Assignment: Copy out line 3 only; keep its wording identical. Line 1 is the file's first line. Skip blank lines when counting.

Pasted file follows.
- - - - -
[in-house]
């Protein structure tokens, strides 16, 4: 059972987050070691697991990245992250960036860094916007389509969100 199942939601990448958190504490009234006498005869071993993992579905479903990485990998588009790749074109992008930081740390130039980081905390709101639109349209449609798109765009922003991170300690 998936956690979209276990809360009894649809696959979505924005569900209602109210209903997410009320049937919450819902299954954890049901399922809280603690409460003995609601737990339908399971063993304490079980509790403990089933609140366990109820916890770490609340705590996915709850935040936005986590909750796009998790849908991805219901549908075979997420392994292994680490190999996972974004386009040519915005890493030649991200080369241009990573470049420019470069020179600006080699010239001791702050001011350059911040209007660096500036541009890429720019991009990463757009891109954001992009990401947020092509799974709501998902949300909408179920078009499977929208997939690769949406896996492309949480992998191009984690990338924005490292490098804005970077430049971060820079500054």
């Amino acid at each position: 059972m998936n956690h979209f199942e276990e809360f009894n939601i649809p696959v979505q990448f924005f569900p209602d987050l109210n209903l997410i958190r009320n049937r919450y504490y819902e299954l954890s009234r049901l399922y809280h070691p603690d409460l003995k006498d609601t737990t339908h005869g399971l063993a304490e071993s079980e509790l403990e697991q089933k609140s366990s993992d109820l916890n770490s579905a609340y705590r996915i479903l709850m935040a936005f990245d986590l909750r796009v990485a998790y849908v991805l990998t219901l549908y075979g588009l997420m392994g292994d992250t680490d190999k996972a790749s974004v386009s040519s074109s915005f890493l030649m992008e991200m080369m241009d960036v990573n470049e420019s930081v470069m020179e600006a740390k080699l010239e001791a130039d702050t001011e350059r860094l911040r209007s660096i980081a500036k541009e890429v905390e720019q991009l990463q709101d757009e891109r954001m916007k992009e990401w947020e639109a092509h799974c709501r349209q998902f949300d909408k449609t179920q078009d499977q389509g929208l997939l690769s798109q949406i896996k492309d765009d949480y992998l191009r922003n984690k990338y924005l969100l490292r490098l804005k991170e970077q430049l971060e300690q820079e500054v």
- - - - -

């Amino acid at each position: 059972m998936n956690h979209f199942e276990e809360f009894n939601i649809p696959v979505q990448f924005f569900p209602d987050l109210n209903l997410i958190r009320n049937r919450y504490y819902e299954l954890s009234r049901l399922y809280h070691p603690d409460l003995k006498d609601t737990t339908h005869g399971l063993a304490e071993s079980e509790l403990e697991q089933k609140s366990s993992d109820l916890n770490s579905a609340y705590r996915i479903l709850m935040a936005f990245d986590l909750r796009v990485a998790y849908v991805l990998t219901l549908y075979g588009l997420m392994g292994d992250t680490d190999k996972a790749s974004v386009s040519s074109s915005f890493l030649m992008e991200m080369m241009d960036v990573n470049e420019s930081v470069m020179e600006a740390k080699l010239e001791a130039d702050t001011e350059r860094l911040r209007s660096i980081a500036k541009e890429v905390e720019q991009l990463q709101d757009e891109r954001m916007k992009e990401w947020e639109a092509h799974c709501r349209q998902f949300d909408k449609t179920q078009d499977q389509g929208l997939l690769s798109q949406i896996k492309d765009d949480y992998l191009r922003n984690k990338y924005l969100l490292r490098l804005k991170e970077q430049l971060e300690q820079e500054v």